The settlement requires election officials to notify voters whose ballots are slated to be rejected due to signature issues within 24 hours by sending them a form to complete and return in which they attest that they submitted the ballot and provide some proof of their identity. They will have until July 23 to do so, which could further delay the calling of races expected to be close in a handful of congressional districts.
This procedure will also apply to the validation of provisional ballots. That is important, because nearly all people who decide to vote in-person on July 7 will have to do so by provisional ballot, which is similar to a mail-in ballot and which a voter will sign. Only those with disabilities will be allowed to use a machine to vote.
Ensuring protocol is followed
Under the settlement, county boards of election will have to meet between now and the election and again eight days after the election to ensure the new procedure is followed. The boards will also be required to send Way on July 15 information on how many ballots they have counted and how many they have left to count.
Finally, the settlement requires Way to educate voters about the importance of signatures on mail-in ballots and their right to know if their ballot is rejected and to fix a problem. This needs to be available on the state’s website and via social media and be shared with counties and advocacy groups. Burns said the league is one of those groups that will work to educate voters about the ability to fix a signature problem for the primary.
Since the settlement applies only to the primary, the case on the constitutionality of rejecting mail-in and provisional ballots based on a signature match for all future elections continues.
Several bills are pending that seek to fix some of the other issues that have led to ballot rejections.
The most recent of these is S-2496, which last week cleared the Senate Budget Committee along party lines. Among other provisions, the bill would allow voters to drop off ballots with the municipal clerk, rather than rely on the postal service or have to drive to the county seat or the location of a secure drop box. The measure also provides for ballots to be counted up to six days after the close of polls, provided they are postmarked by Election Day, and allows some people to deliver more than three ballots to the county elections office, which is the maximum currently allowed.
Held up in the mail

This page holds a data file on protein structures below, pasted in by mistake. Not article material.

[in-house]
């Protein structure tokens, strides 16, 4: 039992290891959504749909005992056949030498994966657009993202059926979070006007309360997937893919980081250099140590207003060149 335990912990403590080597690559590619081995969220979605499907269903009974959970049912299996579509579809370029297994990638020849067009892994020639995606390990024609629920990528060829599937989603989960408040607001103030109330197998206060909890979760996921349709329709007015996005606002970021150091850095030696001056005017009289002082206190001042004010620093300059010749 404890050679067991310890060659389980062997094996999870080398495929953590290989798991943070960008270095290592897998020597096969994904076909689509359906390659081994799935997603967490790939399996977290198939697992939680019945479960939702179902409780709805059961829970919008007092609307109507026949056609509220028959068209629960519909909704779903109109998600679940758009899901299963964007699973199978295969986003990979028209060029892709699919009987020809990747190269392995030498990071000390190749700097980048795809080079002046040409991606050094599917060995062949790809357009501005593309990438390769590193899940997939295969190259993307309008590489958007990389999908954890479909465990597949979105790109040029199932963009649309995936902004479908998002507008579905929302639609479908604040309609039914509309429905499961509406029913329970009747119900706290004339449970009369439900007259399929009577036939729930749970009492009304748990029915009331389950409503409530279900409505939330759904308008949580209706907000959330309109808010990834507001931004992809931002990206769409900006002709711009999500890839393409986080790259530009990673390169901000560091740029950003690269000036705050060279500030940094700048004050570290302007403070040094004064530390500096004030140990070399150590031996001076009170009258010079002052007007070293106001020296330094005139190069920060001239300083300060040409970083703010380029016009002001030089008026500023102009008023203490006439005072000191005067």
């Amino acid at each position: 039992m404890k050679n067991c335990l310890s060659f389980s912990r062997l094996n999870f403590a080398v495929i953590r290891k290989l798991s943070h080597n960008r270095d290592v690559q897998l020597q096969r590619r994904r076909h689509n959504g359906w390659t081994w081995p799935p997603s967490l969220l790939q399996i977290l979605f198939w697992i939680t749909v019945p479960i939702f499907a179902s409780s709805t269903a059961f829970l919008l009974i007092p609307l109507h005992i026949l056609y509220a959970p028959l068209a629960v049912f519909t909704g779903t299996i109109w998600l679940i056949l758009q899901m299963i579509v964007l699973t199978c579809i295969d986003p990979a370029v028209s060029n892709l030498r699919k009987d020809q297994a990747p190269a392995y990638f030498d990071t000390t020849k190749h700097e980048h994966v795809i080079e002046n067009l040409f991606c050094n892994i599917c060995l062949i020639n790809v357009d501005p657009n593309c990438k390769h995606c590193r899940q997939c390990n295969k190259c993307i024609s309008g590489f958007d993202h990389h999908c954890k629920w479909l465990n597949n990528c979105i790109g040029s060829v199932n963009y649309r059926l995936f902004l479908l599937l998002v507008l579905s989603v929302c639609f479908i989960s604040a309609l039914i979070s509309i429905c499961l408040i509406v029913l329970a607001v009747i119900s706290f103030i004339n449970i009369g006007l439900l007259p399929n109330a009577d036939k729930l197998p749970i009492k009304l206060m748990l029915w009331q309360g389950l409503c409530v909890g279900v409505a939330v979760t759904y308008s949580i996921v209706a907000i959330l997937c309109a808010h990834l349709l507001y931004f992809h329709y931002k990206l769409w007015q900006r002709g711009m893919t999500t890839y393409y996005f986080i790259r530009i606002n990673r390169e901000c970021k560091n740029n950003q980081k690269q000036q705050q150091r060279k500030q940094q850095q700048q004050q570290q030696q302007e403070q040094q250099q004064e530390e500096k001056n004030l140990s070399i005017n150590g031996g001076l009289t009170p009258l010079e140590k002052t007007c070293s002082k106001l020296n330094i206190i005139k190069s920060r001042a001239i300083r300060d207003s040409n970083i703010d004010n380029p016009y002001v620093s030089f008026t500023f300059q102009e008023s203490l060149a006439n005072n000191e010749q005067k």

An NJ Spotlight analysis of the May 12 special municipal elections found that almost 2,200 ballots were rejected because they were not received on time. Most of the delays were blamed on slower than usual mail delivery due to COVID-19’s effect on U.S. Postal Service staffing and operations.
For the primary, Murphy has extended the deadline by which a ballot can be received and counted from the current 48 hours after the close of polls to seven days to account for continuing delays.
Sen. Paul Sarlo (D-Passaic), a bill sponsor, said he does not want voters to have to count on the postal delivery for future elections.
“Relying on the Postal Service had disastrous results, with ballots that were lost or delayed, meaning the votes were not counted,” he said. “Requiring individuals to travel all the way to their county seat to hand deliver their ballot to ensure it is received and properly counted is an unfair burden and an inefficient process.”
Yet none of the bills that have moved provide a larger solution to ballot rejections by doing what 16 states do and notifying all voters when their votes may not be counted for any reason and allowing them to fix any problem.
NJ Spotlight found that election officials rejected more than 11,000 ballots cast in 31 municipal elections across the state on May 12, which was an entirely vote-by-mail election. That represented 9.6% of all those sent in. There were more than a dozen reasons for rejecting ballots. The most common were that the signature on the ballot did not match the one on file, the ballot arrived too late or the required certificate was not enclosed.
“This is just a first step,” said Ravi Doshi, senior legal counsel at the Campaign Legal Center, who also worked on the lawsuit. “It is now incumbent on the state to continue improving its mail-voting system, and to make permanent the notice and cure provisions that this settlement secures for the July election.”
Way’s office did not respond to a request for comment.